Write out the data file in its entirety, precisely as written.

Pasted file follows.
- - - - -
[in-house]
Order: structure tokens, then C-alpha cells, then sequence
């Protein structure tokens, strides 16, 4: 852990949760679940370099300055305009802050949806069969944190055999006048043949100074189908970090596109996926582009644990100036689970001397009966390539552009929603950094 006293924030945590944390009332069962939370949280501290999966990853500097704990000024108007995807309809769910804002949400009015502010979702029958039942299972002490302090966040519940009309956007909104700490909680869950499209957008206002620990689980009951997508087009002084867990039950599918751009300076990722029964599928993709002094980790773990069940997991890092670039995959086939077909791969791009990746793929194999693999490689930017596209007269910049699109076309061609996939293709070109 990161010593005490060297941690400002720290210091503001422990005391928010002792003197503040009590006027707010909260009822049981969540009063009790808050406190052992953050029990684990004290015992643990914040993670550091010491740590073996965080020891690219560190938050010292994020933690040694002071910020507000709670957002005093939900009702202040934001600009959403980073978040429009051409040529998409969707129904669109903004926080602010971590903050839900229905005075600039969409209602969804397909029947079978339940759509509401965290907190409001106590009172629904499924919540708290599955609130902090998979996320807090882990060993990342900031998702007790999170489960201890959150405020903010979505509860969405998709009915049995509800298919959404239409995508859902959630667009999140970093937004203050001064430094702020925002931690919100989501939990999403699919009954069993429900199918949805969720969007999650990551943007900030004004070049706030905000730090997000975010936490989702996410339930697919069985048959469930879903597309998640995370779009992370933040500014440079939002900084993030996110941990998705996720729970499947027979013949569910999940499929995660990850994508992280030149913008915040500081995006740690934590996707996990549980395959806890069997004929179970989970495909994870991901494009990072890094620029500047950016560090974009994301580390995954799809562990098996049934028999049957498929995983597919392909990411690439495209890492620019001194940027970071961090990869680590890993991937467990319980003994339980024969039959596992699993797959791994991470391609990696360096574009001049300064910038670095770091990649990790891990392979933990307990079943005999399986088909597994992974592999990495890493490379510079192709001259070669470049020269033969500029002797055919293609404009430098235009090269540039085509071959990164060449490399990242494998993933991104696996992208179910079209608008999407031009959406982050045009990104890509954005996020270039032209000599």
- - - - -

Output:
[in-house]
Order: structure tokens, then C-alpha cells, then sequence
């Protein structure tokens, strides 16, 4: 852990949760679940370099300055305009802050949806069969944190055999006048043949100074189908970090596109996926582009644990100036689970001397009966390539552009929603950094 006293924030945590944390009332069962939370949280501290999966990853500097704990000024108007995807309809769910804002949400009015502010979702029958039942299972002490302090966040519940009309956007909104700490909680869950499209957008206002620990689980009951997508087009002084867990039950599918751009300076990722029964599928993709002094980790773990069940997991890092670039995959086939077909791969791009990746793929194999693999490689930017596209007269910049699109076309061609996939293709070109 990161010593005490060297941690400002720290210091503001422990005391928010002792003197503040009590006027707010909260009822049981969540009063009790808050406190052992953050029990684990004290015992643990914040993670550091010491740590073996965080020891690219560190938050010292994020933690040694002071910020507000709670957002005093939900009702202040934001600009959403980073978040429009051409040529998409969707129904669109903004926080602010971590903050839900229905005075600039969409209602969804397909029947079978339940759509509401965290907190409001106590009172629904499924919540708290599955609130902090998979996320807090882990060993990342900031998702007790999170489960201890959150405020903010979505509860969405998709009915049995509800298919959404239409995508859902959630667009999140970093937004203050001064430094702020925002931690919100989501939990999403699919009954069993429900199918949805969720969007999650990551943007900030004004070049706030905000730090997000975010936490989702996410339930697919069985048959469930879903597309998640995370779009992370933040500014440079939002900084993030996110941990998705996720729970499947027979013949569910999940499929995660990850994508992280030149913008915040500081995006740690934590996707996990549980395959806890069997004929179970989970495909994870991901494009990072890094620029500047950016560090974009994301580390995954799809562990098996049934028999049957498929995983597919392909990411690439495209890492620019001194940027970071961090990869680590890993991937467990319980003994339980024969039959596992699993797959791994991470391609990696360096574009001049300064910038670095770091990649990790891990392979933990307990079943005999399986088909597994992974592999990495890493490379510079192709001259070669470049020269033969500029002797055919293609404009430098235009090269540039085509071959990164060449490399990242494998993933991104696996992208179910079209608008999407031009959406982050045009990104890509954005996020270039032209000599």